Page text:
Think technology is disrupting the job market like never before? Think again.

A new report

from the Information Technology and Innovation Foundation published in the Christian Science Monitor analyzes the US labor market from 1850 to the present and finds that we are in an era of unprecedented calm. And that's not good.

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"For most, the match ends when the Sun goes down, but in the Morro da Mineira favela, in Rio de Janeiro, play can continue long into the night, thanks to lights powered by the players themselves.

The six LED floodlights surrounding the field are powered by 200 kinetic tiles buried under the Astroturf, which capture the energy generated by the players' footsteps.

As players put weight on the tiles beneath the pitch, it causes electric-magnetic induction generators to kick in and generate electricity."

Image copyright PaveGen

 

 

 

This proposal would enable nationals working abroad to transfer knowledge and to invest in home countries. The Least Developed Countries Report 2012, subtitled Harnessing Remittances and Diaspora Knowledge to Build Productive Capacities, addresses the issue.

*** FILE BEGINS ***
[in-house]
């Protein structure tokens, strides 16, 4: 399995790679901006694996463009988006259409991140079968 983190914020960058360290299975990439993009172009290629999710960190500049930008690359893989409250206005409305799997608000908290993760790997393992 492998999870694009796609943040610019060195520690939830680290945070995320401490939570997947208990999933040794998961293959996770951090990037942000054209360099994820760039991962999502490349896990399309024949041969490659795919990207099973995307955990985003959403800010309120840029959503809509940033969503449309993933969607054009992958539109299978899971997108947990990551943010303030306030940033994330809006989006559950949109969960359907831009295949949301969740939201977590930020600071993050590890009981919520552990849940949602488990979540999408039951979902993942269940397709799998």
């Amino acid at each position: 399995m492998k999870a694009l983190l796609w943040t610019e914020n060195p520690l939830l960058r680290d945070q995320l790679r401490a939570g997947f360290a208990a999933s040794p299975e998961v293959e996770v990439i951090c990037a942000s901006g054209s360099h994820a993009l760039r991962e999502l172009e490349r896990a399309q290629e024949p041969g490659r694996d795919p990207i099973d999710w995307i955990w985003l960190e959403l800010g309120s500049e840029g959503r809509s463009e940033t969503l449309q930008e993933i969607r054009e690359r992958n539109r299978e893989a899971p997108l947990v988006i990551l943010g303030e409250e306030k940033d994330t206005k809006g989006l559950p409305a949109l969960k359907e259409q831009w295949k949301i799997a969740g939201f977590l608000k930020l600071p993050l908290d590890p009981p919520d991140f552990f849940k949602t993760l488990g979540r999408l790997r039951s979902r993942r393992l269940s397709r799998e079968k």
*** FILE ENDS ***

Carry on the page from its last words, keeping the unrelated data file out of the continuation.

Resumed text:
The Economic Times reporting on an industry analysis study, estimates that Making locally in the mobile handset industry might be almost entirely domestic by 2020. Whether or not this is a good thing deserves debate, at a time when various studies point to an ecological nightmare in tech-intensive cities and countries, India high among them. These cities are drowning in waste, and toxic electronic waste at that (see The Guardian report ).

There is historical evidence linking waves of migration with the fortunes of nations in different industries.  Post WWII German and other European immigration to the US and the subsequent boom in several sectors; Indian immigration of professional classes of doctors and engineers to the US from the 1950s and then a new wave of computer industry workers later; and now also Syrian and other doctors and engineers, natural scientists and economists moving to Europe.